because it’s the right thing to do."
What I do and why:
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From: Aun Rahman, Pakistan Country Director for Acumen Fund
Here's Acumen's Pakistan info:
We are deeply concerned about the devastation caused by the recent flooding in Pakistan and wanted to share ways in which you can help support response efforts in this grave and urgent situation.
Pakistan has been affected by the worst floods in living memory. 13.8 million people have been displaced by the floods in Pakistan and 6 million of these require immediate help according to the UN Office for the Coordination of Humanitarian Affairs (OCHA). The floods have severely affected all of the provinces of the country and the magnitude of the devastation dwarfs other recent natural disasters. The millions who have been displaced were living at or below the poverty line and whatever little possessions and assets they had have been washed away, and their crops destroyed by the flood. The public infrastructure in the region - including access roads and bridges - have been badly damaged or have collapsed. There is a desperate need for temporary shelter, clean drinking water and toilets to avert a public health catastrophe. People also need basic goods and essential medical care.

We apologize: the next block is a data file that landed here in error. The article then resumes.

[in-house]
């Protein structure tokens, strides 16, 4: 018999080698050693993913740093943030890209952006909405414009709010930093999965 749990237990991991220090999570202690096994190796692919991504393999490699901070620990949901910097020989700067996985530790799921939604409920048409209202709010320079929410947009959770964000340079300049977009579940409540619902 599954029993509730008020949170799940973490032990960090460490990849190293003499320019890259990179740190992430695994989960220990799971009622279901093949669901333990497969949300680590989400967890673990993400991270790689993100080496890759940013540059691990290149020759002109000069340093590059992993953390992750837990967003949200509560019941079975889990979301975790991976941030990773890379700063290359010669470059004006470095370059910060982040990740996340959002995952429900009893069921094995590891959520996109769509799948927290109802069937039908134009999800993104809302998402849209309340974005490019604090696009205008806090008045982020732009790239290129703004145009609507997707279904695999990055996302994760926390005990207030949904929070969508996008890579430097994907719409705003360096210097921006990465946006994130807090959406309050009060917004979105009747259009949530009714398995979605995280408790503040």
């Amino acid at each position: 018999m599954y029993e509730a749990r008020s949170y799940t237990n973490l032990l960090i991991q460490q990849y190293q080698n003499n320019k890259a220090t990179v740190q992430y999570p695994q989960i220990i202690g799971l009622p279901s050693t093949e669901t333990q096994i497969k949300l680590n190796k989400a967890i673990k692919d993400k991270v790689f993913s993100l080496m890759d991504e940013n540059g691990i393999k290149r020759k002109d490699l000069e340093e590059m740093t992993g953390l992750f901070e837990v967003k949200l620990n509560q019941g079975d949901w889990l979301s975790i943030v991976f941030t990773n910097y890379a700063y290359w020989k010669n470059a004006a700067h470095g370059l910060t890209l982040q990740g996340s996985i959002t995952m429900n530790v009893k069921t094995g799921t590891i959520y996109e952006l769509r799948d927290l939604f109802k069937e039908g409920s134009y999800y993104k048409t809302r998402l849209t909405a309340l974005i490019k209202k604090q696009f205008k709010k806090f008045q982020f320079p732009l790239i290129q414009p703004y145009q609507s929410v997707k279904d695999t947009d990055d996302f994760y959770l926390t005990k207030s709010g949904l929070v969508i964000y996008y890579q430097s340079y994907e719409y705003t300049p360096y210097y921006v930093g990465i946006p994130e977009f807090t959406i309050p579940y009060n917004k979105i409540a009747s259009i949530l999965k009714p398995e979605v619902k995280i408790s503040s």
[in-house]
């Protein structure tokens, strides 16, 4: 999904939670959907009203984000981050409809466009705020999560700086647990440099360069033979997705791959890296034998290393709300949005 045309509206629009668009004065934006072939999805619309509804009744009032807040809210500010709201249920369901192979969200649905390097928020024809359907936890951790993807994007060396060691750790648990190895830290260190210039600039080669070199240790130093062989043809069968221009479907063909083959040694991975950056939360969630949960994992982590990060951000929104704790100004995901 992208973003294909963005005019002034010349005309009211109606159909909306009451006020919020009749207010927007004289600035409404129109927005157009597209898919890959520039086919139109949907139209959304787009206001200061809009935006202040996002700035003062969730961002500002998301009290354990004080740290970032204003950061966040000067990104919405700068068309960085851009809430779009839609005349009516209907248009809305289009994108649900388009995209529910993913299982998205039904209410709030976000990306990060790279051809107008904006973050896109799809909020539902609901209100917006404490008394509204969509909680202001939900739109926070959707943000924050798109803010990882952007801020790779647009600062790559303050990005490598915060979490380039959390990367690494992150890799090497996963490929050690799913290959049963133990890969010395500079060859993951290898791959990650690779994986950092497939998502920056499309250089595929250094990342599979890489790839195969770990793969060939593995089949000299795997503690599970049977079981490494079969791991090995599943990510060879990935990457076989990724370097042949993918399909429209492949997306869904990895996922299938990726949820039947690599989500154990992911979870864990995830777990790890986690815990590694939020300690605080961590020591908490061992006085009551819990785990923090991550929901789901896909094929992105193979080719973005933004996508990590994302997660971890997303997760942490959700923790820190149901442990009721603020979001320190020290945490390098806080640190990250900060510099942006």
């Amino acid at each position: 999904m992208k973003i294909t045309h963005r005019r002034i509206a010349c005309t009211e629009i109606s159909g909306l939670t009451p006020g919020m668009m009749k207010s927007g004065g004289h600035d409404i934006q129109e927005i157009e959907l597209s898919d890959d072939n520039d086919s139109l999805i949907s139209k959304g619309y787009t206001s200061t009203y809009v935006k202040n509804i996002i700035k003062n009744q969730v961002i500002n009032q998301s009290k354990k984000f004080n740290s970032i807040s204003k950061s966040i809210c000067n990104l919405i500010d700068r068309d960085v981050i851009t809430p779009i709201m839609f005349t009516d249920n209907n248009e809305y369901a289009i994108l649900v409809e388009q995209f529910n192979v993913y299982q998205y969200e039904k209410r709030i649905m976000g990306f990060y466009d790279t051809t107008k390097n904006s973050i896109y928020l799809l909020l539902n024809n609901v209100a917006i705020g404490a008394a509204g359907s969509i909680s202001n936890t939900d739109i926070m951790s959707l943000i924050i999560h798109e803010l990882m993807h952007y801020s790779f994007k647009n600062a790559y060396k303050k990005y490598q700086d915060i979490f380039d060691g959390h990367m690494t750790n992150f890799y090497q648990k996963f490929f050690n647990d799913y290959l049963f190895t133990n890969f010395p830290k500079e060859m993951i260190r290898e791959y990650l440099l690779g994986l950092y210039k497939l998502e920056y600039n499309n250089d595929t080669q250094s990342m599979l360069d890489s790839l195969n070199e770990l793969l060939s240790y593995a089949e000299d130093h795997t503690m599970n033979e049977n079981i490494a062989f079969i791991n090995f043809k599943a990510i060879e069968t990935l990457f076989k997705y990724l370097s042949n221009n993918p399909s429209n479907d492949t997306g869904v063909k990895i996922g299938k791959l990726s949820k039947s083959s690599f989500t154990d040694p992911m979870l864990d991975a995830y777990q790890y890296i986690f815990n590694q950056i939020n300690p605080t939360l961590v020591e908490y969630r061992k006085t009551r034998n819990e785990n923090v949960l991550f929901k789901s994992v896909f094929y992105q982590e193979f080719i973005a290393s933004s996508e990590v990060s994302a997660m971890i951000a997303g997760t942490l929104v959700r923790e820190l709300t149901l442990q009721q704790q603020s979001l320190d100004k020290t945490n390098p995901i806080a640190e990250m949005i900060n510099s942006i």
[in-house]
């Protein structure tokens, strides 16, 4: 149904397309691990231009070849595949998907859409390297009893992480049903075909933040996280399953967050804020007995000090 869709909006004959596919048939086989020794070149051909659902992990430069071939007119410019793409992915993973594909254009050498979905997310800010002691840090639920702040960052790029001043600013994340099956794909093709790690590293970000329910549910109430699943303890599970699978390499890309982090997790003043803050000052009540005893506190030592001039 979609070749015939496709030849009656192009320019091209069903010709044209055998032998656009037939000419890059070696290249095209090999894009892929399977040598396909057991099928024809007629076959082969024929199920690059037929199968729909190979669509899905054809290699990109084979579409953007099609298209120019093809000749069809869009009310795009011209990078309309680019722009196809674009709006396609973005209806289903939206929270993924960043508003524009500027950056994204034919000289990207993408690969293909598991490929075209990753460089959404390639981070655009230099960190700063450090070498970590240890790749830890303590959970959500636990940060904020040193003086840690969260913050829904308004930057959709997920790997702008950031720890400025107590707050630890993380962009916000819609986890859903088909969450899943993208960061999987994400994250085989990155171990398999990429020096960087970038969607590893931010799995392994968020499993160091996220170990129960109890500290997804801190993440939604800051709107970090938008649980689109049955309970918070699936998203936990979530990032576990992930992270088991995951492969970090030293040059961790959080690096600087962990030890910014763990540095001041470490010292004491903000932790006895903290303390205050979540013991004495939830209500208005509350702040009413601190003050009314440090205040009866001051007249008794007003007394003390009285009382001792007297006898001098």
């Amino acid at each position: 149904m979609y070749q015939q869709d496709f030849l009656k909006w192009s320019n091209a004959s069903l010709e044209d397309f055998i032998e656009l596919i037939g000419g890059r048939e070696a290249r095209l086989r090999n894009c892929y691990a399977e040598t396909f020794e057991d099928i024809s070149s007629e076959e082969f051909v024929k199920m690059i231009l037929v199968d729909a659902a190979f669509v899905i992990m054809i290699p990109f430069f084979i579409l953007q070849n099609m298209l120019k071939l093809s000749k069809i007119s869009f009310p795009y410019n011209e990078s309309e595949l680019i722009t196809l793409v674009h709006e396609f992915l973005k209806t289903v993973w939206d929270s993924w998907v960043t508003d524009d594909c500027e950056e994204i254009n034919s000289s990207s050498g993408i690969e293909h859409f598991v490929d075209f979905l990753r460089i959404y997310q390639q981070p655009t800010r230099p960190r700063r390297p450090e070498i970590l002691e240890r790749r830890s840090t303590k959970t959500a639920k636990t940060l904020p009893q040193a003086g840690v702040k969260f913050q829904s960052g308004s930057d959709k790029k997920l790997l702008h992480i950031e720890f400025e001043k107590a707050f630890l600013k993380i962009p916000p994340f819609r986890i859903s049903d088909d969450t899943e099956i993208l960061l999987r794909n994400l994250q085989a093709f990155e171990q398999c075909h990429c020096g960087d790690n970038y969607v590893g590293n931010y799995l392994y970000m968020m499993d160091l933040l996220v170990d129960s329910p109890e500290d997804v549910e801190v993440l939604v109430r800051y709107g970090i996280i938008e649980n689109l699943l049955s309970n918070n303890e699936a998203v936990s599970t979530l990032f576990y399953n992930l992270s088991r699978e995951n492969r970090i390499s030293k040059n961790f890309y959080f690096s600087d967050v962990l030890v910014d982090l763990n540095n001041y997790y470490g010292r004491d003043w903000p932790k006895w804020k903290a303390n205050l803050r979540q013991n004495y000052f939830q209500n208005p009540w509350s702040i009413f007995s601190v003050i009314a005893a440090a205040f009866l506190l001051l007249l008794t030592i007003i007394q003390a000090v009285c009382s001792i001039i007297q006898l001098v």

Acumen Fund is deeply committed to Pakistan, where we have worked since 2002, but we are not directly involved in relief work. While many organizations are doing extraordinary work in Pakistan right now, here are four organizations that we recommend you consider supporting in their Pakistan flood relief efforts:
* Rural Support Program Network
The Rural Support Program Network (RSPN) is a national organization and the largest non-government network of rural development programs in Pakistan. RSPN’s partners have worked extensively in disaster relief efforts in Pakistan, including the 2005 Earthquake. RSPN is collecting donations for flood affected families. Donations will be provided to affected families through the on-ground network of RSPN's partners, including SRSO that is headed by Dr. Sono Khangharani, a long time Acumen friend.